[Warning: spoilers for Oldboy (2003, Park Chan-wook).]
Continue reading ““Be it a rock or a grain of sand, in water they sink as the same.””
“I just want to show you how I feel. Don’t you ever get this way?”
“I should say not!” he said, baring a fang. “Christ, if it got that bad I’d go to a doctor. I’d think I had the D. T’s, or something. You’d better put that glass down… that gin isn’t good for you.”
“You think it’s the gin? All right, I’ll throw the glass away.” I went to the window and threw it into the courtyard. “There! Now give me a glass of water. Bring a pitcher of water in. I’ll show you… You never saw anybody get drunk on water, eh? Well, watch me!”
“Now before I get drunk on the water,” I continued, following him into the bathroom, “I want you to observe the difference between exaltation and intoxication. The girls will be coming back soon. By that time I’ll be drunk. You watch. See what happens.”
“You bet I will,” he said. “If I could learn to get drunk on water it would save me a lot of headaches. Here, take a glass now. I’ll get the pitcher.”
I took the glass and swallowed it down in one gulp. When he returned I swallowed another in the same fashion. He looked on as if I were a circus freak.
“After five or six of these you’ll begin to notice the effect,” I said.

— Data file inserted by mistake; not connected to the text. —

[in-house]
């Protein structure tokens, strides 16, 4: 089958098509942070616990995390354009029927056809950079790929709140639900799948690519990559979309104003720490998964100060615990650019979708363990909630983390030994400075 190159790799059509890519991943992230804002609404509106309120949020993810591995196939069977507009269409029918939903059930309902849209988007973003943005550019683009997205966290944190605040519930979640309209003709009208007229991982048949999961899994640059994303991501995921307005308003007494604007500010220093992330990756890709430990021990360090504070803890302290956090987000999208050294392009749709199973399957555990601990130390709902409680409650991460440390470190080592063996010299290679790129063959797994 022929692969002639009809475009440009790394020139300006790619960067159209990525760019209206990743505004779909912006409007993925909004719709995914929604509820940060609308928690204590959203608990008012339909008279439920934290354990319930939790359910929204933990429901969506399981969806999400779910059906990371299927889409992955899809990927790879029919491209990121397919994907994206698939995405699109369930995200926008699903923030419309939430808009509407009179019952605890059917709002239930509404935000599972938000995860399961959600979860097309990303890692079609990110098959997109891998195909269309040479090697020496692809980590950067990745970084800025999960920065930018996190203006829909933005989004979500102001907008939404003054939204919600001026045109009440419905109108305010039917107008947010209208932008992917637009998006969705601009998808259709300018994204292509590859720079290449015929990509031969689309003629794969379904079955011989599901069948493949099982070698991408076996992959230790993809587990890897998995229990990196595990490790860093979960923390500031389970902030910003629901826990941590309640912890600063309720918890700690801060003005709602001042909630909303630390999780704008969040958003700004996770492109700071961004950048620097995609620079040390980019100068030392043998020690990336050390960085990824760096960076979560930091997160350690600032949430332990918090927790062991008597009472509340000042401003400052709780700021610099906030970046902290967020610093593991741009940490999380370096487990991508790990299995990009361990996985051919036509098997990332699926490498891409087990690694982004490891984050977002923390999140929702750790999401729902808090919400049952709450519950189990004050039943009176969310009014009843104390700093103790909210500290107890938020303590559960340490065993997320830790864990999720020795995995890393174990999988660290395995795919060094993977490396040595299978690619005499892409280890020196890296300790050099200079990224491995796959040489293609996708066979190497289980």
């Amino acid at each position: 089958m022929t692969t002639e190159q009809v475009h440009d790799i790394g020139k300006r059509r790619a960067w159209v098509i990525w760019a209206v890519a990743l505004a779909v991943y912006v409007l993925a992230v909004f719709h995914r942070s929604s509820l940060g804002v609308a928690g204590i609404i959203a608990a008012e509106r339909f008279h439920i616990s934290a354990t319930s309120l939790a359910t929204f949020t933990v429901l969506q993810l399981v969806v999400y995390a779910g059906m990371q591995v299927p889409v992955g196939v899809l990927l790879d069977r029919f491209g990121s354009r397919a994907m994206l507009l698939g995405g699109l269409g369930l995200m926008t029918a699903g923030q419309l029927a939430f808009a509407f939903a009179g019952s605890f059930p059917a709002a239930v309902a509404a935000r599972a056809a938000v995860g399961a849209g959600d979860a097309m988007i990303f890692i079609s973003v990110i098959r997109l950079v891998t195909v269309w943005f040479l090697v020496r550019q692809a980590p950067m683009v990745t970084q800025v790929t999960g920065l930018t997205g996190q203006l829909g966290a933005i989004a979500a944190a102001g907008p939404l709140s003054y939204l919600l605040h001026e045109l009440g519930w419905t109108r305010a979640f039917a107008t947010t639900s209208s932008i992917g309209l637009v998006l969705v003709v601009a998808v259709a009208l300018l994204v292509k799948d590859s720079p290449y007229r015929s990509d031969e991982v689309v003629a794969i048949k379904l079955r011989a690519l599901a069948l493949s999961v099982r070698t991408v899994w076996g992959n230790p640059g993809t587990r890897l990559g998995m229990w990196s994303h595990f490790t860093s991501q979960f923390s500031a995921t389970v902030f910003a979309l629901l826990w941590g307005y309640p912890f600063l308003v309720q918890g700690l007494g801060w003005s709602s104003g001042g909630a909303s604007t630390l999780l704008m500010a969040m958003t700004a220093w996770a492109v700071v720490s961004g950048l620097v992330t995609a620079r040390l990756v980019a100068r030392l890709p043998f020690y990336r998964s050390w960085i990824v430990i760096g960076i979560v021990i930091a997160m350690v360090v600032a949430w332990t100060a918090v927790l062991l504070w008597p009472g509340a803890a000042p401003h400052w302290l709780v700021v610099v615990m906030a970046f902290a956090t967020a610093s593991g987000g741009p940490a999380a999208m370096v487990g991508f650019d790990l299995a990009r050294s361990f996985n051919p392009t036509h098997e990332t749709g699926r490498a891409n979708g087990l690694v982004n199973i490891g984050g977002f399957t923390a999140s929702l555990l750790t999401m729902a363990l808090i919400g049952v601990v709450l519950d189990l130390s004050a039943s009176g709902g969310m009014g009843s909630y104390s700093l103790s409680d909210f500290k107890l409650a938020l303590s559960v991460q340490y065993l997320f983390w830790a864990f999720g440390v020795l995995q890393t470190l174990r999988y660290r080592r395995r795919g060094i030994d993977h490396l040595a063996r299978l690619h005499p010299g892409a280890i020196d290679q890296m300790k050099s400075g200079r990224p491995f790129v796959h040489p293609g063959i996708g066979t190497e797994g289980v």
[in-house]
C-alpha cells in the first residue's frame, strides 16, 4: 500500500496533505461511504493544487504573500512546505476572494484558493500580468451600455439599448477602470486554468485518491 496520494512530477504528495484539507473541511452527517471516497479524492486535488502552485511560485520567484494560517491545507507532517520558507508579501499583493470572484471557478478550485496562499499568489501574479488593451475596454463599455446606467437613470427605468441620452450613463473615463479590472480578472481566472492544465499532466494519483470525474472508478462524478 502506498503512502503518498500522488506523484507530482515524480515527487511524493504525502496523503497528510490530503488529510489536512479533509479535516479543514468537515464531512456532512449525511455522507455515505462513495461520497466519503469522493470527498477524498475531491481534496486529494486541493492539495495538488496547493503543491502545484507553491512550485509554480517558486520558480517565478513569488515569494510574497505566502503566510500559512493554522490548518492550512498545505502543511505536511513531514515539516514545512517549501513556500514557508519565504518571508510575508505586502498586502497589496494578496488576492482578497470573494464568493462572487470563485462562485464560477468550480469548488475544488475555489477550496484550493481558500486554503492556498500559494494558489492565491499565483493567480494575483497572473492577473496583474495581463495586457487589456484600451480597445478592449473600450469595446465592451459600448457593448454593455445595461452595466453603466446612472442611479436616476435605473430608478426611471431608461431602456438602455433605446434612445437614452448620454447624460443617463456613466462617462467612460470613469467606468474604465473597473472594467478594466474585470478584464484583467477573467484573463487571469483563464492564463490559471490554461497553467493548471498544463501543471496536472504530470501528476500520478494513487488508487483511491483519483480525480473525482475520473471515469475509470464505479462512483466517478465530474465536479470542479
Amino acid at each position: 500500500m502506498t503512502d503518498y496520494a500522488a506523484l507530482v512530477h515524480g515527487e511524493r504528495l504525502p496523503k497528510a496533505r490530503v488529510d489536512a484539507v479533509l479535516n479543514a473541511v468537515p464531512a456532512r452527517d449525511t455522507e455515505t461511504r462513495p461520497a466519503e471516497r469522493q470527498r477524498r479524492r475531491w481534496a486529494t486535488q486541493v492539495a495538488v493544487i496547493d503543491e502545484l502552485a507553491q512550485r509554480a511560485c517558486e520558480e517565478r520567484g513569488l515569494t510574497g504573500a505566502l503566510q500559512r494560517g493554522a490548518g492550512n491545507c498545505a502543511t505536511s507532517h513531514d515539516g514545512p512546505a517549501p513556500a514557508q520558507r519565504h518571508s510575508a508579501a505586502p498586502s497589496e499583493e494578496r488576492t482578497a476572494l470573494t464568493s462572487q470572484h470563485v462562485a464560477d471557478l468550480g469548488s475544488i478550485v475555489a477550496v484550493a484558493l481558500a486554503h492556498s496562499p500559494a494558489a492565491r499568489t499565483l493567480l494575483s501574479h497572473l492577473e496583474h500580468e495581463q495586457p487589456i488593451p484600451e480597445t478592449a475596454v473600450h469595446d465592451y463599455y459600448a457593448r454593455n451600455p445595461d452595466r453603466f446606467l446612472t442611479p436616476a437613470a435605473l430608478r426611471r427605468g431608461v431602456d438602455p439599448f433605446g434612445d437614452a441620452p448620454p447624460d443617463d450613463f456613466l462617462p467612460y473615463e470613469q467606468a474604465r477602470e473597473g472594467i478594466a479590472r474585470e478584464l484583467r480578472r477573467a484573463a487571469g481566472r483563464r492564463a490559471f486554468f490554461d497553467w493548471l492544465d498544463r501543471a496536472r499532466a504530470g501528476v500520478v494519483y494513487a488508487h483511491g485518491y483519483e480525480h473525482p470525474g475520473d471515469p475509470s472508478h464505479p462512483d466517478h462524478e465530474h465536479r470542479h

“Are you sure you don’t want a wee drop of gin in it? I won’t accuse you of cheating. Water is so damned flat and tasteless.”
“Water is the elixir of life, my dear Ned. If I were running the world I’d give the creative people a bread and water diet. …” (Henry Miller ‘Sexus: The Rosy Crucifixion’, p.254-255)
One probably doesn’t have to gulp it down rapidly, glass after glass. Small sips might suffice.
One probably doesn’t even need to drink it. Looking at it might suffice.
For the moment I can think of nothing – except that I am a sentient being stabbed by the miracle of these waters that reflect a forgotten world. All along the banks the trees lean heavily over the tarnished mirror; when the wind rises and fills them with a rustling murmur they will shed a few tears and shiver as the water swirls by. I am suffocated by it. No one to whom I can communicate even a fraction of my feelings… (Henry Miller ‘Tropic of Cancer’, p.5)
Continue reading ““and the water was flowing back into the jungle” (on DruGs&D&G)”
In ‘The Matrix Reloaded’ there’s this exchange between The Oracle and Neo:
The Oracle: Look- see those birds? At some point a program was written to govern them. A program was written to watch over the trees, and the wind, the sunrise, and sunset. There are programs running all over the place. The ones doing their job, doing what they were meant to do, are invisible. You’d never even know they were here. But the other ones… well, you hear about them all the time.
Neo: I’ve never heard of them.
The Oracle: Oh, of course you have. Every time you’ve heard someone say they saw a ghost, or an angel- every story you’ve ever heard about vampires, werewolves, or aliens, is the system assimilating some program that’s doing something they’re not supposed to be doing.
So this is what they – ghosts, angels, vampires, werewolves, and aliens – are: glitches in The Matrix. Malfunctions. Leaks. Infiltrations. Xenoprograms. Signals from somewhere else, carrying fibres from that distant cryptic elsewhere. The names and images we assign them are only figures of what truly lies beyond – machinic horror. Lovecraftian Sentinels.
Continue reading “Creatures from Outside”